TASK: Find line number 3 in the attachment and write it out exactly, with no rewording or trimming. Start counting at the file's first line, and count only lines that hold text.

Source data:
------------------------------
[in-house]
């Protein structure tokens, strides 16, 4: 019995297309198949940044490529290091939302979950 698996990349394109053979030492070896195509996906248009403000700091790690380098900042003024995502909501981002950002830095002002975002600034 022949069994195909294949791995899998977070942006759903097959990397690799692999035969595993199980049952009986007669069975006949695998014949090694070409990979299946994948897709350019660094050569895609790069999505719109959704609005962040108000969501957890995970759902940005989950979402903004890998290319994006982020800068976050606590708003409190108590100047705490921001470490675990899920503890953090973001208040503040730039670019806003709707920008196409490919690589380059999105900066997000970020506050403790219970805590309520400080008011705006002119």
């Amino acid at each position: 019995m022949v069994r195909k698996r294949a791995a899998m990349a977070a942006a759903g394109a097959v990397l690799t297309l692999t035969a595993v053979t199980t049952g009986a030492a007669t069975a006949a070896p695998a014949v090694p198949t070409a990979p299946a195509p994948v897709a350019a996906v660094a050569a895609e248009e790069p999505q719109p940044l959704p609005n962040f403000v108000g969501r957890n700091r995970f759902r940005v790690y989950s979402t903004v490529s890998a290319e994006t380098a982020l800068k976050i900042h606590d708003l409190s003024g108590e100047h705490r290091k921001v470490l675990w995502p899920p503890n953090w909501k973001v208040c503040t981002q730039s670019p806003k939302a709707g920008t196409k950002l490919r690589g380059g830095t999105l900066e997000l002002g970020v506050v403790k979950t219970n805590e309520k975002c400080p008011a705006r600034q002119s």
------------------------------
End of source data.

């Amino acid at each position: 019995m022949v069994r195909k698996r294949a791995a899998m990349a977070a942006a759903g394109a097959v990397l690799t297309l692999t035969a595993v053979t199980t049952g009986a030492a007669t069975a006949a070896p695998a014949v090694p198949t070409a990979p299946a195509p994948v897709a350019a996906v660094a050569a895609e248009e790069p999505q719109p940044l959704p609005n962040f403000v108000g969501r957890n700091r995970f759902r940005v790690y989950s979402t903004v490529s890998a290319e994006t380098a982020l800068k976050i900042h606590d708003l409190s003024g108590e100047h705490r290091k921001v470490l675990w995502p899920p503890n953090w909501k973001v208040c503040t981002q730039s670019p806003k939302a709707g920008t196409k950002l490919r690589g380059g830095t999105l900066e997000l002002g970020v506050v403790k979950t219970n805590e309520k975002c400080p008011a705006r600034q002119s």